• It is estimated that up to 95% of new drug candidates fail to translate into effective treatments for humans despite having appeared safe and effective in animal studies
  • Even drugs that have been declared safe after clinical trials can go on to harm people in the general population. The arthritis drug Vioxx killed up to 111,000* people after appearing to be safe in animals, including monkeys
  • Extensive studies of animal tests’ ability to predict drugs’ and chemicals’ potential to cause cancer and birth defects have found them to be ineffective
  • Animal studies are unable to reliably and consistently predict human responses. Cancer Research UK acknowledges: ‘We do trials in people because animal models do not predict what will happen in humans’. See more expert opinions here
  • The failure of researchers to conduct and report their animal studies according to agreed scientific standards – failures which invalidate the results of their studies – are increasingly recognised
  • Adverse drug reactions kill 197,000 people in the EU every year and 128,000 in the US. The time for action is NOW!

NB: We are aware that there are many issues affecting the safety of medicines, including poorly designed clinical trials, under-reporting of adverse drug reactions in clinical trials, poor pharmacovigilance and medication errors. However, whilst we acknowledge these are each highly important in their own right, our focus is on the need for human-relevant preclinical research, in order to improve the safety of medicines before they ever reach the stage of first-in-human testing, i.e. to protect research volunteers as well as patients and consumers.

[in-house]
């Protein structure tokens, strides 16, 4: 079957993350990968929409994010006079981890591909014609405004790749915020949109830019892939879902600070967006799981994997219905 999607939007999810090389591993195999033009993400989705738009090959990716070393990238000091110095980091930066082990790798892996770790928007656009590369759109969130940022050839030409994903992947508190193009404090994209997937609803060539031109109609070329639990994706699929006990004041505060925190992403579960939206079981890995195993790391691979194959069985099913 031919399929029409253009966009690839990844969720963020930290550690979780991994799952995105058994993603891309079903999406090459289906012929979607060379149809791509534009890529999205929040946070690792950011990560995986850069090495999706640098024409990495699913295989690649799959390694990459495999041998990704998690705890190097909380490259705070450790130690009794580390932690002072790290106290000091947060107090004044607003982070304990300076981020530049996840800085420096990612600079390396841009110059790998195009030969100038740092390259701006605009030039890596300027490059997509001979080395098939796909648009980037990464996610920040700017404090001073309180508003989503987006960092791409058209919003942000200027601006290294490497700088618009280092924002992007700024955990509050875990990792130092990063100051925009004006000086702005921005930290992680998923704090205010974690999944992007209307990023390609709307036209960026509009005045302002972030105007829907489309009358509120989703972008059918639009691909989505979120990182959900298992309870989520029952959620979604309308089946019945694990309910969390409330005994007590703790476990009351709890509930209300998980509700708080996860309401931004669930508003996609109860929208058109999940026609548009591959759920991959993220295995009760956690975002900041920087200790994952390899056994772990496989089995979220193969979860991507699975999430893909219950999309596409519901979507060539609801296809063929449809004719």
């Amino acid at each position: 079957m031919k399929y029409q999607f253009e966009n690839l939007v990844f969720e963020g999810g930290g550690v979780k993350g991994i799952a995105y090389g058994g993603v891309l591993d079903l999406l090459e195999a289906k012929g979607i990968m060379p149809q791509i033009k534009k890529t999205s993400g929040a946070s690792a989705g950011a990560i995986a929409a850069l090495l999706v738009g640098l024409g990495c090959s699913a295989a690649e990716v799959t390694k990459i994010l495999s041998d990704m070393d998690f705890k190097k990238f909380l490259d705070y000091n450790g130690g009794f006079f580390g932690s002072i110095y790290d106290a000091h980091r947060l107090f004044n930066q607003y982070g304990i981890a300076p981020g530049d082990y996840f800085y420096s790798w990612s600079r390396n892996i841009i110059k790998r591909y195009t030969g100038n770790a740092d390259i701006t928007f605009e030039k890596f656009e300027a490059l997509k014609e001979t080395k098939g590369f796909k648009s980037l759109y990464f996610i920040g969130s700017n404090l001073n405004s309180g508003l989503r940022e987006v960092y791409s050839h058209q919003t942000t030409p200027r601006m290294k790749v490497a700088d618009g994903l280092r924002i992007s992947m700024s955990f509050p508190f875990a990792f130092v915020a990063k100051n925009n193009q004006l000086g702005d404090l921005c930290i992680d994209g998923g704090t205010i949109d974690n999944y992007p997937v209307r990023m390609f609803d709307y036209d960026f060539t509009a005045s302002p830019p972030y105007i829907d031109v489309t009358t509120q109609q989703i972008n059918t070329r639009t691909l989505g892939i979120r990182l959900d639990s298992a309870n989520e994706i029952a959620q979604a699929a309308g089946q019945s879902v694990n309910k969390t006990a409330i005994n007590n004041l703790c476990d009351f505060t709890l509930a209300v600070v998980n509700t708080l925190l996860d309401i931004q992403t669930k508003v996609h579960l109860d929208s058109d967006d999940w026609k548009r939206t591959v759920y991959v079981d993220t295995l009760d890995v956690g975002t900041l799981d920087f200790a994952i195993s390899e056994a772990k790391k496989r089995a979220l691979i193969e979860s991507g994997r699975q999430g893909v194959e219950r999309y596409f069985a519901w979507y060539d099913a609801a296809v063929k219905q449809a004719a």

* It is very difficult to estimate the number of deaths caused by Vioxx. Dr David Graham (FDA) calculated that Vioxx caused 88,000-139,000 heart attacks in the USA alone, approximately 30-40% of which were fatal (https://www.whistleblower.org/dr-david-grahams-full-story). This means that up to 55,600 people may have died as a result of Vioxx in the USA. Worldwide, twice as many people were exposed to Vioxx as in the USA alone, meaning that as many as 111,000 people may have died as a result of Vioxx. However, the figure could be much higher.

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Latest Blog Posts

More harm than good? We need to talk about this!

As a patient safety charity whose raison d’etre is to reduce adverse drug reactions, Safer Medicines Trust is deeply concerned by the incidence of adverse reactions following covid-19 vaccinations. This is not what anyone wanted, following their remarkable development with such unprecedented speed – but it is certainly something that health systems should have been on high […]

‘Five For Friday’; Starting 2022 with five examples of human-relevant science using new approach methodologies (NAMs)

By Rebecca Ram Many research methods which focus on human-relevant biology (NAMs) are in use worldwide. However, a co-ordinated analysis of all existing methods that could be harmonised for global regulatory approval, as well as diversion of funding to the development of new methods are both long overdue. Encouraging signs were seen in Europe towards […]